In order to tell a coming of age story set in 1950s Texas, Terrence Malick decides to start his movie with the now-grown-up character experiencing a flashback… to the dawn of time itself. Stars form out of celestial explosions, orbiting planets emerge, oceans and continents are formed, life on said planets evolve, die out, redevelop, and the cosmic ballet marches inexorably towards… the birth of a child in the mid 20th century America. It’s a bravura, if bizarre, way to open a very deliberate movie that’s mostly about a kid growing up with daddy issues. It’s been a while, but as I recall, the ending of the film returns to that elegiac realm, but only briefly.
That film is called The Tree of Life, and I suspect it would be incredibly divisive if anyone but cinephiles watched it. Personally, I kinda love the audacity of the opening and wish there were more of it, because the bulk of the movie doesn’t do a whole lot for me. Others have the reverse issue. They love the coming of age and loss of innocence stuff, but are thrown for the loop by the strange metaphysical gambit in the beginning. Of course some people love it all, and I suspect most normal folks would hate the entire thing. A semi-autobiographical film that shows the emergence of the entire universe as an excuse to tell the story of a boomer growing up? Oof.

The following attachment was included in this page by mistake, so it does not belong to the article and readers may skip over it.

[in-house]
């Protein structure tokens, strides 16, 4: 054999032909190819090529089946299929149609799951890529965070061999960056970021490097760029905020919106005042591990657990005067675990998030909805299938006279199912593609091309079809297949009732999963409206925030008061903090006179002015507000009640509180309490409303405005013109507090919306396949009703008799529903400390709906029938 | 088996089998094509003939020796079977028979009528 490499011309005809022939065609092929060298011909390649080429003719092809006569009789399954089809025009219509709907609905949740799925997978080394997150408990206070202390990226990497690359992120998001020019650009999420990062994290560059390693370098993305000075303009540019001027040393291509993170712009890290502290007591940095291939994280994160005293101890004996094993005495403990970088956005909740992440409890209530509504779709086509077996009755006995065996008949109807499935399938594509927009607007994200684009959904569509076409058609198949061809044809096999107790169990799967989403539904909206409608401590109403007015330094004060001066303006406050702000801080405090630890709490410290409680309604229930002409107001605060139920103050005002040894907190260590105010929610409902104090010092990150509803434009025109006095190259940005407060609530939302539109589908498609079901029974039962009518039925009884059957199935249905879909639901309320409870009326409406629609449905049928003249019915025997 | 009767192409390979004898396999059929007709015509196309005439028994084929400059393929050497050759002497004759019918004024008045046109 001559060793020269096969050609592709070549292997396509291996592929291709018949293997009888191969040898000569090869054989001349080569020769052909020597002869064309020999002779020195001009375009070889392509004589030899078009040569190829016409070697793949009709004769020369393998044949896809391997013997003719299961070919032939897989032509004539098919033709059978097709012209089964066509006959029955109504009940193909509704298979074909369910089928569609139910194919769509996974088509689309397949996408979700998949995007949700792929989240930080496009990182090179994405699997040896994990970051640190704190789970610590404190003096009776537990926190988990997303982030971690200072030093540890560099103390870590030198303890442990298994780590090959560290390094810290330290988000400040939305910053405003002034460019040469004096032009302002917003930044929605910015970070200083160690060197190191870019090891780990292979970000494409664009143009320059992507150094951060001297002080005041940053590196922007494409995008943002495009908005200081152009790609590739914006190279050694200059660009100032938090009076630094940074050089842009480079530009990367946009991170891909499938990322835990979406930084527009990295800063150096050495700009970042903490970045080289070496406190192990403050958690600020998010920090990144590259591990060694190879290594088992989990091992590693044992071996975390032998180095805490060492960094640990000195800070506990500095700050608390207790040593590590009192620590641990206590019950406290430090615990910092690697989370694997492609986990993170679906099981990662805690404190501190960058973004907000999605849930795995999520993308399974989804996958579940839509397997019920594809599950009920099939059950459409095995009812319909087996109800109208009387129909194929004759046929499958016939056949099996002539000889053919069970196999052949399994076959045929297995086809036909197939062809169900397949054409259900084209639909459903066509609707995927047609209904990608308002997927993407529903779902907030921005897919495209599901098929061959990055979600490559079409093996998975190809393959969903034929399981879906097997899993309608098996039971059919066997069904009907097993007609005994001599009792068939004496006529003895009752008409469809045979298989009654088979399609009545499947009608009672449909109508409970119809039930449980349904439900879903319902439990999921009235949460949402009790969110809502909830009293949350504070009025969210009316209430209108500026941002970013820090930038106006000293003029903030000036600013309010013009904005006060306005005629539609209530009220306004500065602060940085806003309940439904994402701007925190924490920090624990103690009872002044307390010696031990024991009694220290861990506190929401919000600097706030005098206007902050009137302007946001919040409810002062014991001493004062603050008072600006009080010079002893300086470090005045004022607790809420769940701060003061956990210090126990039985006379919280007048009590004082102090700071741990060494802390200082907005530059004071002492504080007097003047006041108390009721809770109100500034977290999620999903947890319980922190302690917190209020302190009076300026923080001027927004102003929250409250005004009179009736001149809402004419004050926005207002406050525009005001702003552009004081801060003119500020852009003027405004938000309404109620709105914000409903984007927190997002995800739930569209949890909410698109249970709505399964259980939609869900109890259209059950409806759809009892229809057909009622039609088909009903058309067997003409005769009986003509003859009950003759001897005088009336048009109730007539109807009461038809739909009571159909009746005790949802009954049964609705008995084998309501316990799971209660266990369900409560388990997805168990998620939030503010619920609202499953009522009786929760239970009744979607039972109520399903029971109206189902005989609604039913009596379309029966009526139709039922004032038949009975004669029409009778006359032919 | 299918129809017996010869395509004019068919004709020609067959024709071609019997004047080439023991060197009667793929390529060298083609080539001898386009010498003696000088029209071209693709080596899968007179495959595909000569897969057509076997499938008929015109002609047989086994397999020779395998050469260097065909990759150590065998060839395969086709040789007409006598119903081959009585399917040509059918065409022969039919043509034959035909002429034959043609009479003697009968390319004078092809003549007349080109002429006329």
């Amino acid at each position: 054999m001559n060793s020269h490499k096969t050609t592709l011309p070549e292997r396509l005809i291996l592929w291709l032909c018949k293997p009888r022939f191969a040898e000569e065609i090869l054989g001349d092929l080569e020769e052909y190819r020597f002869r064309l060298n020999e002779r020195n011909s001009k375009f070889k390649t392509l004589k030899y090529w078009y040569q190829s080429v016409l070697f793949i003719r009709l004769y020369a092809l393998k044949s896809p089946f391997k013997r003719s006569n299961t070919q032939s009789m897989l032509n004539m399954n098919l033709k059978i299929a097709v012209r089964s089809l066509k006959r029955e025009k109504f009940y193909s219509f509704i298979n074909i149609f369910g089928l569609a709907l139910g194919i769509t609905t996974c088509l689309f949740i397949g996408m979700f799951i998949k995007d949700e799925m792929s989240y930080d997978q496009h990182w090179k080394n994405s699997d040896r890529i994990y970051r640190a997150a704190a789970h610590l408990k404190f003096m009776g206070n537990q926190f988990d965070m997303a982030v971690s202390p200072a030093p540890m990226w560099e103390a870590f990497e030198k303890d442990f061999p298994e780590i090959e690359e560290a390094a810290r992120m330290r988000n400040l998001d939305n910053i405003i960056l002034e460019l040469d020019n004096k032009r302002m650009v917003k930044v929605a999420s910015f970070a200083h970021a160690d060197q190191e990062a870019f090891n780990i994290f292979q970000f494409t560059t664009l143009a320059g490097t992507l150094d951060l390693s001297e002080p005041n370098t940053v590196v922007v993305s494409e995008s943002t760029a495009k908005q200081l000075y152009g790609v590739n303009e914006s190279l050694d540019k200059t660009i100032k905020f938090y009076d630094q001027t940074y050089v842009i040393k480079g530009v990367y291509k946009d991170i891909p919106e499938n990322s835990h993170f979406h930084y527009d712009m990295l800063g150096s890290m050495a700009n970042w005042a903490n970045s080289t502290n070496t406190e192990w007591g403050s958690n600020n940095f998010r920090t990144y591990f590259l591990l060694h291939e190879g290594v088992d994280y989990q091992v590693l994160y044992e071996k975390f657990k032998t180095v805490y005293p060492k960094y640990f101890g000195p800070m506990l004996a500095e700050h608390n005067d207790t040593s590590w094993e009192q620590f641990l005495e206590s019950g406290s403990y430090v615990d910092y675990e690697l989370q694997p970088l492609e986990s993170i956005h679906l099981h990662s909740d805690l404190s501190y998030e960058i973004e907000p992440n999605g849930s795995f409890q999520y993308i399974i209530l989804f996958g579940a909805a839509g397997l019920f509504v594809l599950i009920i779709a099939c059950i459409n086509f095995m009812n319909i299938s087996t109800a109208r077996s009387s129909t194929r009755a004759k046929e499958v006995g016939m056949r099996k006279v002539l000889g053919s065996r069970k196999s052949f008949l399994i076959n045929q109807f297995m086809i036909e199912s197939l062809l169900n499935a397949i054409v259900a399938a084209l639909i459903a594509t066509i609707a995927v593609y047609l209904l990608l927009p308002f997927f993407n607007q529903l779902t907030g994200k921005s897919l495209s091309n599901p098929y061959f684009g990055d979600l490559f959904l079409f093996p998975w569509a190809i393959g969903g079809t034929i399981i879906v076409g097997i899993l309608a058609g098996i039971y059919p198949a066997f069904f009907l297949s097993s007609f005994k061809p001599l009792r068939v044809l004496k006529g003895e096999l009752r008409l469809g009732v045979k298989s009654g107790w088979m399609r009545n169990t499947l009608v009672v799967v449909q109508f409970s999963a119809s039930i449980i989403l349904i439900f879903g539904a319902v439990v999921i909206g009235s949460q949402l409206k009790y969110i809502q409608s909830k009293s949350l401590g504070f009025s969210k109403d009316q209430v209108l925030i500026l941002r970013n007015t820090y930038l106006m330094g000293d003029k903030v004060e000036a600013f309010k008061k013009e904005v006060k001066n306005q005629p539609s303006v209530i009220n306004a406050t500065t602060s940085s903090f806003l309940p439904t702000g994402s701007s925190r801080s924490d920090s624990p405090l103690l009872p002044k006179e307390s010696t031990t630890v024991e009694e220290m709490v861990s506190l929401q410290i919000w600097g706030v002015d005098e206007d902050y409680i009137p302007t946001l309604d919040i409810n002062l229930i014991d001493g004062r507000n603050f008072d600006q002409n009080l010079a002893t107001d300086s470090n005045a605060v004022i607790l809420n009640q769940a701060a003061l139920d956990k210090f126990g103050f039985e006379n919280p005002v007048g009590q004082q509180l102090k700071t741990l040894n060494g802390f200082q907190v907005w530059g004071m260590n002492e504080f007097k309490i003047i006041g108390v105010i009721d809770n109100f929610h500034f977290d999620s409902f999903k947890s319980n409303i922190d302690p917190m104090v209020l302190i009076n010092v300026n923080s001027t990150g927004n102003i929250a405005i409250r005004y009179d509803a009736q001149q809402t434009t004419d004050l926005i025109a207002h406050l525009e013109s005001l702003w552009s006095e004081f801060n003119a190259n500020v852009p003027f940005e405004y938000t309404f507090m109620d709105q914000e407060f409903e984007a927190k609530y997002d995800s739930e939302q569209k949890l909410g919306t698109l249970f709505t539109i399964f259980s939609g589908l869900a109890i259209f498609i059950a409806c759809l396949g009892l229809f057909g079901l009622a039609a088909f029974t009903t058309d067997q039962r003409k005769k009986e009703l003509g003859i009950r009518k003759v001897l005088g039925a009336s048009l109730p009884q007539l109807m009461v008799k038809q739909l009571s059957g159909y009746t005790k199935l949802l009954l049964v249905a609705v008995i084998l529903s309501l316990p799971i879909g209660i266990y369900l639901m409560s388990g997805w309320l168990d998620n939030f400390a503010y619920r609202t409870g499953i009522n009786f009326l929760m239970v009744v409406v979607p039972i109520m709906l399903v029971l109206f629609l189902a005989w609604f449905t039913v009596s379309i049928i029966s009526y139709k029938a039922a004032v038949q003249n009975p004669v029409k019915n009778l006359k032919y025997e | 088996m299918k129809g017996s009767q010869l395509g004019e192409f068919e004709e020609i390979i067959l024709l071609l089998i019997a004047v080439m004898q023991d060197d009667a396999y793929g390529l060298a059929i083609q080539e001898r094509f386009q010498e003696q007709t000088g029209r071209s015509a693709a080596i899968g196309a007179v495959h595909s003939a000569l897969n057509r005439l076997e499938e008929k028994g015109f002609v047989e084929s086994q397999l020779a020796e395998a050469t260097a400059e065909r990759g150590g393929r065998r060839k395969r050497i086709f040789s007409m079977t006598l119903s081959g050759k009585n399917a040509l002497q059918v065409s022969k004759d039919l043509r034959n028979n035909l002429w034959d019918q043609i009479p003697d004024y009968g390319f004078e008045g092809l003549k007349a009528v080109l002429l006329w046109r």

Anyway, this beer is a barleywine that is partially bourbon barrel-aged, which puts me in a similar mindspace. Like the small amount of time the movie spends on trippy cosmic imagery, only a small portion of this beer is barrel-aged. If you’re reading this, you probably know I love barrel-aged beer and as with the movie, I wanted more of that. I suspect a similar divisiveness could arise here. Purists hate the idea and want unvarnished barleywine, others love the blend, and plenty of folks just plain don’t like the style. I know, I don’t get them either.
Whatever the case, it’s always nice to drink a Tree House beer that isn’t a hazy IPA or a coffee/pastry stout. For some reason, those tend to be the most memorable, even if it’s not their wheelhouse. Let’s see how they do with life #BiL:
Tree House Tree of Life – Pours a deep, dark brown color with amber highlights and almost no head at all, barely a cap of off white head. Smells very sweet, dark fruits, figs, some nutty notes. Taste is sticky sweet, that dark fruit from the nose is prominent, figs, plums and the like, plenty of well-integrated booze, maybe a hint of oak and vanilla lurking in there, but this isn’t a barrel-forward thing. Mouthfeel is full bodied and almost creamy, sticky sweet but not cloying, low but appropriate carbonation. Overall, this reminds me a little bit of… Samichlaus? I was not really expecting that, but I do like me some Samichlaus, so there is that. B+
Beer Nerd Details: 11.8% ABV bottled (12 ounces). Drank out of a snifter on 2/14/21. Blended Batch #2
Always nice to visit with Tree House, and there may be a trip to the brewery in my near-ish future.